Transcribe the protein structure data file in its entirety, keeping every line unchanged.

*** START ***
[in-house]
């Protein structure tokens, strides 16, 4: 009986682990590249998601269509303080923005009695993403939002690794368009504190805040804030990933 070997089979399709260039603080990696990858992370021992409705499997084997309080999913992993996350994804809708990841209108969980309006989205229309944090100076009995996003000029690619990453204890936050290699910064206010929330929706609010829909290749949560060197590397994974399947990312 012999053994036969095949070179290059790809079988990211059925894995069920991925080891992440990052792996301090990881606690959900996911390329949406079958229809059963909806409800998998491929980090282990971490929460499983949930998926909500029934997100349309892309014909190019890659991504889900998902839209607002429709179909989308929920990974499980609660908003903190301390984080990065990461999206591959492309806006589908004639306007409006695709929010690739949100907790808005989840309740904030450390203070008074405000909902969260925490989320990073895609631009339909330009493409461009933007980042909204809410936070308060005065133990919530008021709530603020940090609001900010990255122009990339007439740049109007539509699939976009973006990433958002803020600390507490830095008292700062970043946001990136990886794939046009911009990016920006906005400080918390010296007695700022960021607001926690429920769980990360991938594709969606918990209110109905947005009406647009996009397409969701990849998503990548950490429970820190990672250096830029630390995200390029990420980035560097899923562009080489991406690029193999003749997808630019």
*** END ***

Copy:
[in-house]
């Protein structure tokens, strides 16, 4: 009986682990590249998601269509303080923005009695993403939002690794368009504190805040804030990933 070997089979399709260039603080990696990858992370021992409705499997084997309080999913992993996350994804809708990841209108969980309006989205229309944090100076009995996003000029690619990453204890936050290699910064206010929330929706609010829909290749949560060197590397994974399947990312 012999053994036969095949070179290059790809079988990211059925894995069920991925080891992440990052792996301090990881606690959900996911390329949406079958229809059963909806409800998998491929980090282990971490929460499983949930998926909500029934997100349309892309014909190019890659991504889900998902839209607002429709179909989308929920990974499980609660908003903190301390984080990065990461999206591959492309806006589908004639306007409006695709929010690739949100907790808005989840309740904030450390203070008074405000909902969260925490989320990073895609631009339909330009493409461009933007980042909204809410936070308060005065133990919530008021709530603020940090609001900010990255122009990339007439740049109007539509699939976009973006990433958002803020600390507490830095008292700062970043946001990136990886794939046009911009990016920006906005400080918390010296007695700022960021607001926690429920769980990360991938594709969606918990209110109905947005009406647009996009397409969701990849998503990548950490429970820190990672250096830029630390995200390029990420980035560097899923562009080489991406690029193999003749997808630019």